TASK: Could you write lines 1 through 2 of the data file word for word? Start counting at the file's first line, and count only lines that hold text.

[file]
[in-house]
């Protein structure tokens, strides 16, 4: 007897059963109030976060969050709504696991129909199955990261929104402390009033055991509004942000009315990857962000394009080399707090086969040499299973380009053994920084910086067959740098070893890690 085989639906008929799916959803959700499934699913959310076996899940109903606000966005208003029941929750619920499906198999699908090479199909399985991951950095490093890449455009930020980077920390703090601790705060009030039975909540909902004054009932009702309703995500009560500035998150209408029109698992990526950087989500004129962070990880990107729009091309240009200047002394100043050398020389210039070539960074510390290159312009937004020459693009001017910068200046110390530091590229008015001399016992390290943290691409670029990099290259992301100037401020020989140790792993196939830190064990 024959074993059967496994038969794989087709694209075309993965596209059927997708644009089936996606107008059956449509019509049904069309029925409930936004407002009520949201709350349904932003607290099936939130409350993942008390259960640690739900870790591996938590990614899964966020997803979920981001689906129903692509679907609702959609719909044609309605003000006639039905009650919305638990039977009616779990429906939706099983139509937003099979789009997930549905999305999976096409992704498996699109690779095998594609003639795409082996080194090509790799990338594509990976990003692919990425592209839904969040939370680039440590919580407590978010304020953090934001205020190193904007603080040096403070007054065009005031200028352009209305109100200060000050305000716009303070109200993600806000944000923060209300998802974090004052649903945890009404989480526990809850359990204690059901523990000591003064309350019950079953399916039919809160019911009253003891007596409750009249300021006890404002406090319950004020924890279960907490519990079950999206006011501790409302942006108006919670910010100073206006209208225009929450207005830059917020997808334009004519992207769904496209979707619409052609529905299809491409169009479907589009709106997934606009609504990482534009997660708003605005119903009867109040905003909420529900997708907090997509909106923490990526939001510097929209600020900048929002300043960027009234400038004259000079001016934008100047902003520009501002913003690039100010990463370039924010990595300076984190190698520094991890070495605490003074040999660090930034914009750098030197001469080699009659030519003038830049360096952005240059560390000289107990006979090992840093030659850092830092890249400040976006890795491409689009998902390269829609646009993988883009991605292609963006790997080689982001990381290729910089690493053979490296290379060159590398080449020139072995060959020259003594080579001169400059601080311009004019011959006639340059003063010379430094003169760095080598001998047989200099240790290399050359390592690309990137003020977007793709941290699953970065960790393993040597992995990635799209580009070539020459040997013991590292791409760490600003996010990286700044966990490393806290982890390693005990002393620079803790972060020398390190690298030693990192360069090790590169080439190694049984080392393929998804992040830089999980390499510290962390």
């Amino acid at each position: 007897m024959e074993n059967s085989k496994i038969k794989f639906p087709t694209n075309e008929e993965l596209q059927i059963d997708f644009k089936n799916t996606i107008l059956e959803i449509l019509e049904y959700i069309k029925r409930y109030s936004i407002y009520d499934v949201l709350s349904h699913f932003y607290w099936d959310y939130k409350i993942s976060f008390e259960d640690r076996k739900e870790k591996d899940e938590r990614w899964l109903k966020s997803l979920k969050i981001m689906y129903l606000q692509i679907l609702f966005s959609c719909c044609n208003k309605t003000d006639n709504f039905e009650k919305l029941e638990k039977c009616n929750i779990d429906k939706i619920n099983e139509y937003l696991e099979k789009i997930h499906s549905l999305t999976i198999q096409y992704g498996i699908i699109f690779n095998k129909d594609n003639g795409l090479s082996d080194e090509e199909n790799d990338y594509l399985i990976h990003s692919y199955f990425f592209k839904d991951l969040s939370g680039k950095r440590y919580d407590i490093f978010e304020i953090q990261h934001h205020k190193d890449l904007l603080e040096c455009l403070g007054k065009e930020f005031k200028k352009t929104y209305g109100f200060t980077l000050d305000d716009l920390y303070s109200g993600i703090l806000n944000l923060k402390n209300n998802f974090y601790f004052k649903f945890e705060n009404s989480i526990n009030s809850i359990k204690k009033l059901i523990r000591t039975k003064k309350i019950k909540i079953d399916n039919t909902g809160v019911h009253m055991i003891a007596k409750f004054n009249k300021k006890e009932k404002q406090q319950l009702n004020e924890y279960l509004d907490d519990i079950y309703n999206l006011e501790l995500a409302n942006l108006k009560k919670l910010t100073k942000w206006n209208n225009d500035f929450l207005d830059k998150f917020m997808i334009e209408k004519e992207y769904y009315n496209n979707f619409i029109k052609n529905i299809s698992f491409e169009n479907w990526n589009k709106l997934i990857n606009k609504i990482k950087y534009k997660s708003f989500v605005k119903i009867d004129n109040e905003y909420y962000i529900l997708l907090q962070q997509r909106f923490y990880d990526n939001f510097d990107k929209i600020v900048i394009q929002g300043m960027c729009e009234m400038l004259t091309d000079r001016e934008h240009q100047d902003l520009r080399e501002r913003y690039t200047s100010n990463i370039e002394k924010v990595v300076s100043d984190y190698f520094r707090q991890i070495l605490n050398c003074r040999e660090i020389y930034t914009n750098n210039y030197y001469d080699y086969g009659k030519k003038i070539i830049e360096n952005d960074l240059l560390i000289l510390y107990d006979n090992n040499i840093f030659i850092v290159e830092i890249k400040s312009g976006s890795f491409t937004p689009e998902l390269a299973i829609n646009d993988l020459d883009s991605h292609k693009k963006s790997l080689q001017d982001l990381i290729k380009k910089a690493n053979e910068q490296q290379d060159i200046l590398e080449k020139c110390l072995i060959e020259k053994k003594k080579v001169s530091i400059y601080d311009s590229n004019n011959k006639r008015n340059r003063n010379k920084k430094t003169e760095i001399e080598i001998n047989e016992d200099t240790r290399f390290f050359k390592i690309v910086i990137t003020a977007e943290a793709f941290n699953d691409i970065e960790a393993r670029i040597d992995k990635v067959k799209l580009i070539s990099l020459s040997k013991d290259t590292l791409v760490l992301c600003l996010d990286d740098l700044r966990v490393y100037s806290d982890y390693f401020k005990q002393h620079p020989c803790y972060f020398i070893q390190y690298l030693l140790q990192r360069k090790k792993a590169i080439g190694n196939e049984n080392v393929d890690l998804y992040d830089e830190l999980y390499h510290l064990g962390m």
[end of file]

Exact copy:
[in-house]
């Protein structure tokens, strides 16, 4: 007897059963109030976060969050709504696991129909199955990261929104402390009033055991509004942000009315990857962000394009080399707090086969040499299973380009053994920084910086067959740098070893890690 085989639906008929799916959803959700499934699913959310076996899940109903606000966005208003029941929750619920499906198999699908090479199909399985991951950095490093890449455009930020980077920390703090601790705060009030039975909540909902004054009932009702309703995500009560500035998150209408029109698992990526950087989500004129962070990880990107729009091309240009200047002394100043050398020389210039070539960074510390290159312009937004020459693009001017910068200046110390530091590229008015001399016992390290943290691409670029990099290259992301100037401020020989140790792993196939830190064990 024959074993059967496994038969794989087709694209075309993965596209059927997708644009089936996606107008059956449509019509049904069309029925409930936004407002009520949201709350349904932003607290099936939130409350993942008390259960640690739900870790591996938590990614899964966020997803979920981001689906129903692509679907609702959609719909044609309605003000006639039905009650919305638990039977009616779990429906939706099983139509937003099979789009997930549905999305999976096409992704498996699109690779095998594609003639795409082996080194090509790799990338594509990976990003692919990425592209839904969040939370680039440590919580407590978010304020953090934001205020190193904007603080040096403070007054065009005031200028352009209305109100200060000050305000716009303070109200993600806000944000923060209300998802974090004052649903945890009404989480526990809850359990204690059901523990000591003064309350019950079953399916039919809160019911009253003891007596409750009249300021006890404002406090319950004020924890279960907490519990079950999206006011501790409302942006108006919670910010100073206006209208225009929450207005830059917020997808334009004519992207769904496209979707619409052609529905299809491409169009479907589009709106997934606009609504990482534009997660708003605005119903009867109040905003909420529900997708907090997509909106923490990526939001510097929209600020900048929002300043960027009234400038004259000079001016934008100047902003520009501002913003690039100010990463370039924010990595300076984190190698520094991890070495605490003074040999660090930034914009750098030197001469080699009659030519003038830049360096952005240059560390000289107990006979090992840093030659850092830092890249400040976006890795491409689009998902390269829609646009993988883009991605292609963006790997080689982001990381290729910089690493053979490296290379060159590398080449020139072995060959020259003594080579001169400059601080311009004019011959006639340059003063010379430094003169760095080598001998047989200099240790290399050359390592690309990137003020977007793709941290699953970065960790393993040597992995990635799209580009070539020459040997013991590292791409760490600003996010990286700044966990490393806290982890390693005990002393620079803790972060020398390190690298030693990192360069090790590169080439190694049984080392393929998804992040830089999980390499510290962390």